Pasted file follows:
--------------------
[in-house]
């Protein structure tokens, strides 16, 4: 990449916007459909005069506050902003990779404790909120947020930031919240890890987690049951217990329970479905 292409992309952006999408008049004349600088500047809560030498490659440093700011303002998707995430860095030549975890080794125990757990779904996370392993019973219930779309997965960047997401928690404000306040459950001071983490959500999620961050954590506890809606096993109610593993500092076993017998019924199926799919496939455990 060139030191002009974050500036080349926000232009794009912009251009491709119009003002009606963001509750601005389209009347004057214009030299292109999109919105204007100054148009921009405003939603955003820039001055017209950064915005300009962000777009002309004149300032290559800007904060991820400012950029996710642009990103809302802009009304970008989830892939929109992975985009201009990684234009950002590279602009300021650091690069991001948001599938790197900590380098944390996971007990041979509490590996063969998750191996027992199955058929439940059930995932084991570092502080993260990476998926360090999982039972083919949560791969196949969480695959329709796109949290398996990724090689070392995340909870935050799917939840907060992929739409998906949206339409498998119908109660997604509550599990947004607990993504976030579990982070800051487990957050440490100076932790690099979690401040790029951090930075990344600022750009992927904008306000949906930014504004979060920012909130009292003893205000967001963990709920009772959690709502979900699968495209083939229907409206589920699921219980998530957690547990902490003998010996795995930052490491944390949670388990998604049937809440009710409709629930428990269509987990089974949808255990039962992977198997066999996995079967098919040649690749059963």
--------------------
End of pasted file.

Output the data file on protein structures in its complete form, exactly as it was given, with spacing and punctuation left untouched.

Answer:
[in-house]
């Protein structure tokens, strides 16, 4: 990449916007459909005069506050902003990779404790909120947020930031919240890890987690049951217990329970479905 292409992309952006999408008049004349600088500047809560030498490659440093700011303002998707995430860095030549975890080794125990757990779904996370392993019973219930779309997965960047997401928690404000306040459950001071983490959500999620961050954590506890809606096993109610593993500092076993017998019924199926799919496939455990 060139030191002009974050500036080349926000232009794009912009251009491709119009003002009606963001509750601005389209009347004057214009030299292109999109919105204007100054148009921009405003939603955003820039001055017209950064915005300009962000777009002309004149300032290559800007904060991820400012950029996710642009990103809302802009009304970008989830892939929109992975985009201009990684234009950002590279602009300021650091690069991001948001599938790197900590380098944390996971007990041979509490590996063969998750191996027992199955058929439940059930995932084991570092502080993260990476998926360090999982039972083919949560791969196949969480695959329709796109949290398996990724090689070392995340909870935050799917939840907060992929739409998906949206339409498998119908109660997604509550599990947004607990993504976030579990982070800051487990957050440490100076932790690099979690401040790029951090930075990344600022750009992927904008306000949906930014504004979060920012909130009292003893205000967001963990709920009772959690709502979900699968495209083939229907409206589920699921219980998530957690547990902490003998010996795995930052490491944390949670388990998604049937809440009710409709629930428990269509987990089974949808255990039962992977198997066999996995079967098919040649690749059963």